May 2010, Wiley-BlackwellDescriptionClinical Canine and Feline Respiratory Medicine
provides reliable information on the diagnosis and management of respiratory disease in a user-friendly format. With an emphasis on the features of the history and physical examination that aid in efficient diagnostic planning, the book is an accessible, readable resource for optimizing treatment of patients with diseases of the respiratory tract. Offering comprehensive, accessible coverage of respiratory disorders, Clinical Canine and Feline Respiratory Medicine
is a useful practice guide and study aid for general practitioners and veterinary students.Table of Contents
1. Localization of disease: use history and physical examination to characterize upper vs. lower, airway vs. parenchymal vs. pleural, heart vs. lung,.
2. Respiratory diagnostics:.
General: lab work and serology, pulse oximetry, arterial blood gas analysis, ECG?.
Imaging: radiography, fluoroscopy, US and CT, transoral and transtracheal wash, respiratory endoscopy, thoracocentesis, FNA and lung biopsy, scintigraphy.
Sample analysis: nasal/airway/fluid cytology and culture.
3. Respiratory therapeutics:.
Specific drugs: antibiotics, antifungals, glucocorticoids, bronchodilators, mucolytics.
Routes of therapy: parenteral vs. enteral, nebulization, metered dose inhalers.
Adjunct therapy: coupage, nutritional management, oxygen administration, indications for ventilatory support, chest tube placement.
Disease sections below to include brief history and physical exam features specific for each disorder, relevant pathophysiology, specific diagnostic findings, treatment, prognosis..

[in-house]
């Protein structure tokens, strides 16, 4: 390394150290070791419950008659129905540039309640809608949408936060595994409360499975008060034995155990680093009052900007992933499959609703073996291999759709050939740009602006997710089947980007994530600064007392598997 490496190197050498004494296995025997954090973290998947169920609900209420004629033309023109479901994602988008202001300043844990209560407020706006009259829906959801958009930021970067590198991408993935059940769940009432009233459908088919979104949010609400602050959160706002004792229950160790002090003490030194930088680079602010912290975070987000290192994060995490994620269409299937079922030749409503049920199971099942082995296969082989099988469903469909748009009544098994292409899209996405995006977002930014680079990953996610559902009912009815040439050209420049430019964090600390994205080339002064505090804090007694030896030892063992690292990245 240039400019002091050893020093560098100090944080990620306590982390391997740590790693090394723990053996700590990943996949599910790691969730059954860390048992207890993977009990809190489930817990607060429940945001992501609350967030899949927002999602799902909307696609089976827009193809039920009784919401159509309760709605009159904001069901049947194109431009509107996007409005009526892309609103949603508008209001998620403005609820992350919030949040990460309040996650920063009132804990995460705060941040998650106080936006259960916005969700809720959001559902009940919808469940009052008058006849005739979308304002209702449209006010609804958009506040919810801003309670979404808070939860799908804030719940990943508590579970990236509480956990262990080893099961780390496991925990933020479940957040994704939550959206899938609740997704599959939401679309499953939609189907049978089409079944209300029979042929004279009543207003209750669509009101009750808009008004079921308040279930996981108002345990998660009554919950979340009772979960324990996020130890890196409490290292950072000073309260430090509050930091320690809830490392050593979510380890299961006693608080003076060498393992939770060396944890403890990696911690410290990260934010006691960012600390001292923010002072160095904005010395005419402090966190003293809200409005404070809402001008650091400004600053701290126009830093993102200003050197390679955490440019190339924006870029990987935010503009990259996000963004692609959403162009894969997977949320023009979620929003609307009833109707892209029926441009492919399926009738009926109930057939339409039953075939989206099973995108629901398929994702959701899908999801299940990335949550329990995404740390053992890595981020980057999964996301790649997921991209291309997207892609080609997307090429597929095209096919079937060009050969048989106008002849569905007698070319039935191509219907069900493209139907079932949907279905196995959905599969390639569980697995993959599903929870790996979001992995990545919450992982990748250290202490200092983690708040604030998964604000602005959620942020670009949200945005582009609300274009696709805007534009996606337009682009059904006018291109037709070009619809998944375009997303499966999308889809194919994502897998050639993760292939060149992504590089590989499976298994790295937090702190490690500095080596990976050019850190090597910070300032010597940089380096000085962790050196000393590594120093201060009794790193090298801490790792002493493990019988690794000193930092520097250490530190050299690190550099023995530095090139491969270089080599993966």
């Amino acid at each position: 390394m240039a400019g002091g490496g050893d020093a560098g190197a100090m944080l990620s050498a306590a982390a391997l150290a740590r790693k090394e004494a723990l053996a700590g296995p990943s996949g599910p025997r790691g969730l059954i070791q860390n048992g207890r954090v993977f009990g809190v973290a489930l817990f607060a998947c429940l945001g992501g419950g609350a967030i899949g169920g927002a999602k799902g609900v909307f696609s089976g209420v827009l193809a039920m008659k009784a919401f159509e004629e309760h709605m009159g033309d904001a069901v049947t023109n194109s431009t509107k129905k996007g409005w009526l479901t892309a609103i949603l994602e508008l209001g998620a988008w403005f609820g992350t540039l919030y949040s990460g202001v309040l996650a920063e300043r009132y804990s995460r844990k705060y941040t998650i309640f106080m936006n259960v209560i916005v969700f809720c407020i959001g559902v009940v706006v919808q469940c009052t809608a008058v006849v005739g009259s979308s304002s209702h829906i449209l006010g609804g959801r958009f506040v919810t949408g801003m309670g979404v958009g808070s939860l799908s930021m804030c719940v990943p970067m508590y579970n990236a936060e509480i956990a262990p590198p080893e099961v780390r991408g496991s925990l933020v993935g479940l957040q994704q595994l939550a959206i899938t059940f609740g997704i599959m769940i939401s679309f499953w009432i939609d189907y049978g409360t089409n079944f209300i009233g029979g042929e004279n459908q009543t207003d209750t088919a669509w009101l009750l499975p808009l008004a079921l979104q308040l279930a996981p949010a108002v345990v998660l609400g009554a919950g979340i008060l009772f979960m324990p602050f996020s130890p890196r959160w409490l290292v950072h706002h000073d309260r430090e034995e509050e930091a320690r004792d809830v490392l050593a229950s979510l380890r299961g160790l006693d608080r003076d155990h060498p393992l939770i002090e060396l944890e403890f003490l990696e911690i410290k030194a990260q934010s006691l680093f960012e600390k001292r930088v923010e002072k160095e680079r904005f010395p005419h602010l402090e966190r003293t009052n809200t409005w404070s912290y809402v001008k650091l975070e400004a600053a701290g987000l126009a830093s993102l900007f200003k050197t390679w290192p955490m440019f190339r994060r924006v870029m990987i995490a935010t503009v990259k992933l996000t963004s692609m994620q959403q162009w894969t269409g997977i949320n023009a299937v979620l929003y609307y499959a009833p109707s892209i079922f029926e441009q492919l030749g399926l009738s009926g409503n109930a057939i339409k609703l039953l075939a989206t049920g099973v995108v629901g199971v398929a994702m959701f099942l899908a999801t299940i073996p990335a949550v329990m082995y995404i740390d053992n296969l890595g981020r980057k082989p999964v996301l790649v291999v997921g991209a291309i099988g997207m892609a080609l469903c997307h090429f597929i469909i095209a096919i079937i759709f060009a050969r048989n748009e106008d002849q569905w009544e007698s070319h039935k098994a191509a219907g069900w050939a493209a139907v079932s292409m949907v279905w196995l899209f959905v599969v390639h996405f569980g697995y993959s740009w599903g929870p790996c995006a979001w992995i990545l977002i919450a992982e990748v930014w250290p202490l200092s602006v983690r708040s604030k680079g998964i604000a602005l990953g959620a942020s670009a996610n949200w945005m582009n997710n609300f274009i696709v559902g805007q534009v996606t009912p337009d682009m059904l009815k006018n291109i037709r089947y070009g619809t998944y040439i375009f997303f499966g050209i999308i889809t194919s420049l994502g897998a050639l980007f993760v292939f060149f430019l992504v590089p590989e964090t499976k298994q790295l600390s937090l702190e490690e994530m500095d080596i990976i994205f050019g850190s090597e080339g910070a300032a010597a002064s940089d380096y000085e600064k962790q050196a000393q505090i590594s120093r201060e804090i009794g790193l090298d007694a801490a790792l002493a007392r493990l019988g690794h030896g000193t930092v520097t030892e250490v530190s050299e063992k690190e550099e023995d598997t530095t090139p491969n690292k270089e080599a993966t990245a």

4. Nasal disorders.
Structural: stenotic nares and brachycephalic syndrome, nasal foreign body, tooth root abscess, nasopharyngeal stenosis.
Infectious: Cryptococcosis, aspergillosis.
Inflammatory: nasopharyngeal polyps, CRS, LPR.
5. Diseases of airways.
Structural: laryngeal paralysis, tracheal collapse, bronchiectasis.
Infectious: canine upper respiratory disease complex (expand to include Bordetella and Mycoplasma bronchitis), parasitic bronchitis.
Inflammatory: chronic bronchitis, feline asthma/bronchitis.
6. Parenchymal disease.
Structural: ciliary dyskinesia, lung lobe torsion.
Infectious: pneumonia (bacterial, fungal, viral, rickettsial, protozoal).
Inflammatory: eosinophilic bronchopneumopathy, aspiration pneumonia, pulmonary fibrosis.
7. Pleural and mediastinal disease.
Structural: pneumothorax, diaphragmatic hernia.
Infectious: pyothorax, FIP.
Miscellaneous: hemothorax, chylothorax.
8. Vascular disorders: pulmonary thromboembolism, heartworm disease, pulmonary hypertension
Lynelle Johnson, DVM, MS, PhD, DACVIM (Small Animal Internal Medicine), is an Associate Professor in the Department of Medicine and Epidemiology at the University of California at Davis.